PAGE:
Honoring Those Who Died – Memorial Day Weekend

Memorial Day, originally called Decoration Day, was officially observed on May 30, 1868 to decorate the graves of soldiers who died during the Civil War. After World War One, it changed to become a day to honor American soldiers who died during wartime throughout American history. Later the name was changed to Memorial Day.

The following list the wars and the number of soldiers who died in battle only. There were many more who died from disease and other factors. All figures are approximate.

American Revolution (1775-1783): 4,435 deaths

War of 1812 (1812-1815): 2,260 deaths

Indian Wars (1817-1898): 1,000 deaths

Mexican War (1846-1848): 1,733 deaths

Civil War (1861-1865): Union deaths 140,414; Confederate deaths 74,524

Spanish American War (1898): 385 deaths

World War 1 (1914-1918): 53,402 deaths

World War 2 (1939-1945): 291,557 deaths

Korean War (1950-1953) 33,741 deaths

Vietnam War (1954-1975) 47,424 deaths

Persian Gulf War (1990-1991) 147 deaths

Operation Enduring Freedom, Afghanistan (2001-present) 1,030 deaths

Iraq War (2003-present) 4,491 deaths

We honor those who have sacrificed their lives for our freedom. Please comment by listing names of those you know who have died in service to their country and the war the fought in.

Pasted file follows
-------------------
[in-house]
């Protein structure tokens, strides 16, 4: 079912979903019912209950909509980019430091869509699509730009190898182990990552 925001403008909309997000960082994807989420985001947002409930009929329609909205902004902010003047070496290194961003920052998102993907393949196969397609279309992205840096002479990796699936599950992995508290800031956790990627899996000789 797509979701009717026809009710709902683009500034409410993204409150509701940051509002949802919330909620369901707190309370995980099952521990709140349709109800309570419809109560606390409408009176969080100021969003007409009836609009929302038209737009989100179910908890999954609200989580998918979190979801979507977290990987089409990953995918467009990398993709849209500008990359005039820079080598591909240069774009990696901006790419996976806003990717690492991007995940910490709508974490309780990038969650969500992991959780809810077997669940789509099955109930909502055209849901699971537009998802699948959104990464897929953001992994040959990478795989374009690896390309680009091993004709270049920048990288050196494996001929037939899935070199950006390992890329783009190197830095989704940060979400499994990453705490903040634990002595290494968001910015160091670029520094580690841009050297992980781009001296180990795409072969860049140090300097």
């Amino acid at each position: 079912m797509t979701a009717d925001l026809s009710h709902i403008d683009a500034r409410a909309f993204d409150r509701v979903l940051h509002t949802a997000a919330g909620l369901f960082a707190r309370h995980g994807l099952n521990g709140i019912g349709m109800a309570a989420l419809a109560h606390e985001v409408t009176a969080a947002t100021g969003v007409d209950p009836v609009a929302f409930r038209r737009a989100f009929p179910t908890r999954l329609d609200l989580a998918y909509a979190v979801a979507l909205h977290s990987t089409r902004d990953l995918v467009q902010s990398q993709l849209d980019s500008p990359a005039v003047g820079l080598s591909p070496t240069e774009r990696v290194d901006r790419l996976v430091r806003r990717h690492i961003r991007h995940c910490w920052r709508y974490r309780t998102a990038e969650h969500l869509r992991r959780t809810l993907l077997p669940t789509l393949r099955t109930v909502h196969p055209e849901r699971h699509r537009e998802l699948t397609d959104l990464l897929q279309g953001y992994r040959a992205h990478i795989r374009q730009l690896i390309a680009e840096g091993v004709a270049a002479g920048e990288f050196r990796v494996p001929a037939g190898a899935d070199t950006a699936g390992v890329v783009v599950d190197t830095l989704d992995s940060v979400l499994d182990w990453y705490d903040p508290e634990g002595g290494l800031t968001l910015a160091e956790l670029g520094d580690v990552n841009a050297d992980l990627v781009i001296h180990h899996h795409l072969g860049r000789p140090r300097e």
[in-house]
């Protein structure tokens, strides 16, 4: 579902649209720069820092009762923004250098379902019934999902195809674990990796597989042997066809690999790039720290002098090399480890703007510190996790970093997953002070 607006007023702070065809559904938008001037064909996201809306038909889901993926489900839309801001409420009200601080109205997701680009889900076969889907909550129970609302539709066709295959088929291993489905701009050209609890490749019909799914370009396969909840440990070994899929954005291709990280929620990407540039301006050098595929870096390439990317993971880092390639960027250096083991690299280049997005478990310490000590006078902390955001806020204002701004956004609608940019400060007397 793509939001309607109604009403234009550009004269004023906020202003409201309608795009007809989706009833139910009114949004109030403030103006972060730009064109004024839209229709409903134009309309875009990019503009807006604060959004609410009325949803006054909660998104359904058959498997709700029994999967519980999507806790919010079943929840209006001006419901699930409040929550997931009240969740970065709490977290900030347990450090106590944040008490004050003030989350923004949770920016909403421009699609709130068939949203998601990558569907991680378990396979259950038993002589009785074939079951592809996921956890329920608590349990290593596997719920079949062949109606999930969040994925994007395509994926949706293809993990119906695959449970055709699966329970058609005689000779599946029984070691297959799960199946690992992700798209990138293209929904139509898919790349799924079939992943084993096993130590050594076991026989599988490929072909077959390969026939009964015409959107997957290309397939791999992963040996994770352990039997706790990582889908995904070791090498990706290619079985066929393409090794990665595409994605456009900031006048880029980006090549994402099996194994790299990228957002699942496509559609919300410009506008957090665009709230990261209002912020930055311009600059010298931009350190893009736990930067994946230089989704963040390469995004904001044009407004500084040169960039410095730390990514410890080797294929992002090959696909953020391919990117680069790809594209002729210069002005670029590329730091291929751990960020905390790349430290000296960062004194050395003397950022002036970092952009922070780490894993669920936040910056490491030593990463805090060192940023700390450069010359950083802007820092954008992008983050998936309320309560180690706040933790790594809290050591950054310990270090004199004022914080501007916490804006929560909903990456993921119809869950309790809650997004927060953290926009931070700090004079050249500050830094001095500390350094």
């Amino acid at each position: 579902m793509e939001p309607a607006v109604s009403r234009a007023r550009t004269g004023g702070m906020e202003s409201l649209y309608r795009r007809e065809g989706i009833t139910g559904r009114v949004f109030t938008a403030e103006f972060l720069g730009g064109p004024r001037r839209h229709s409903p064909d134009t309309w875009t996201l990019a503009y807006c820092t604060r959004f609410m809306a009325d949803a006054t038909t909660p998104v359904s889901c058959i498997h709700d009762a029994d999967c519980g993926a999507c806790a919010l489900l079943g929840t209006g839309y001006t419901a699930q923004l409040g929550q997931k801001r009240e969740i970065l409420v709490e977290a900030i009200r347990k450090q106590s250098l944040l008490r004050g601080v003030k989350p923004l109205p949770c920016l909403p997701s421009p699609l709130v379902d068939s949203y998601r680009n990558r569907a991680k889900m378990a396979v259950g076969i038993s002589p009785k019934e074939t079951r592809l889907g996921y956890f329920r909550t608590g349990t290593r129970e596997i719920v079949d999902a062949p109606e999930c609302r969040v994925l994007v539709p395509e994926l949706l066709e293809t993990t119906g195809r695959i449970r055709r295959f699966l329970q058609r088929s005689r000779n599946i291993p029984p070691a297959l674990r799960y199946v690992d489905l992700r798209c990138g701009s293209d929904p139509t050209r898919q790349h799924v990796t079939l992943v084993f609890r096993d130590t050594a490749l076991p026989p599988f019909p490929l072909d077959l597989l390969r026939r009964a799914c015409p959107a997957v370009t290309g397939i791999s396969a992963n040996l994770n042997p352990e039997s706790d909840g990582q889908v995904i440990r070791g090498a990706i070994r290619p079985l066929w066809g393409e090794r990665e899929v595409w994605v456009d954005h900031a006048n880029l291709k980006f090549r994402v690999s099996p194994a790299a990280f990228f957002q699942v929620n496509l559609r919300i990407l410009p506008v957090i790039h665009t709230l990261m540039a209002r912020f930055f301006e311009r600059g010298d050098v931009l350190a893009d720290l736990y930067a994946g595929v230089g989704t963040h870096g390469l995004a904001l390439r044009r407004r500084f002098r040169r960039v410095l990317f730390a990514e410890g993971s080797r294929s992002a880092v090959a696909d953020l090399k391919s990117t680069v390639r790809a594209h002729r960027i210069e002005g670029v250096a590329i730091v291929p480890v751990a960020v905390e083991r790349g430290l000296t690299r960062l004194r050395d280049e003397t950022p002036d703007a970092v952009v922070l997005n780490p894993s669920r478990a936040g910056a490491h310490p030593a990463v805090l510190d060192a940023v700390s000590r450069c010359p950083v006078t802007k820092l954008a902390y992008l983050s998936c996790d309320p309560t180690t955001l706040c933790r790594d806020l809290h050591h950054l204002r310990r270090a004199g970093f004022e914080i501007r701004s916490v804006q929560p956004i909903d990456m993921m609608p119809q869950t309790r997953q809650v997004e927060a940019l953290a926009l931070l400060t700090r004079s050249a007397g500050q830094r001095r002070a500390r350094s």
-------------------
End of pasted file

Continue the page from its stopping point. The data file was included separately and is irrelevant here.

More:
A hero is someone who has given his or her life to something bigger than oneself.  ~Joseph Campbell

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This entry was posted in Events in History, History by Tamera Kraft. Bookmark the permalink.

About Tamera Kraft

Tamera Kraft has been a children’s pastor for over 20 years. She is the leader of a ministry called Revival Fire For Kids where she mentors other children’s leaders, teaches workshops, and is a children’s ministry consultant and children’s evangelist. She is also a writer and has curriculum published including Kid Konnection 5: Kids Entering the Presence of God published by Pathway Press. She is a recipient of the 2007 National Children’s Leaders Association Shepherd’s Cup for lifetime achievement in children’s ministry.

One thought on “Honoring Those Who Died – Memorial Day Weekend

  1. Pingback: Word Sharpener Weekly – May 25, 2015 | Word Sharpeners

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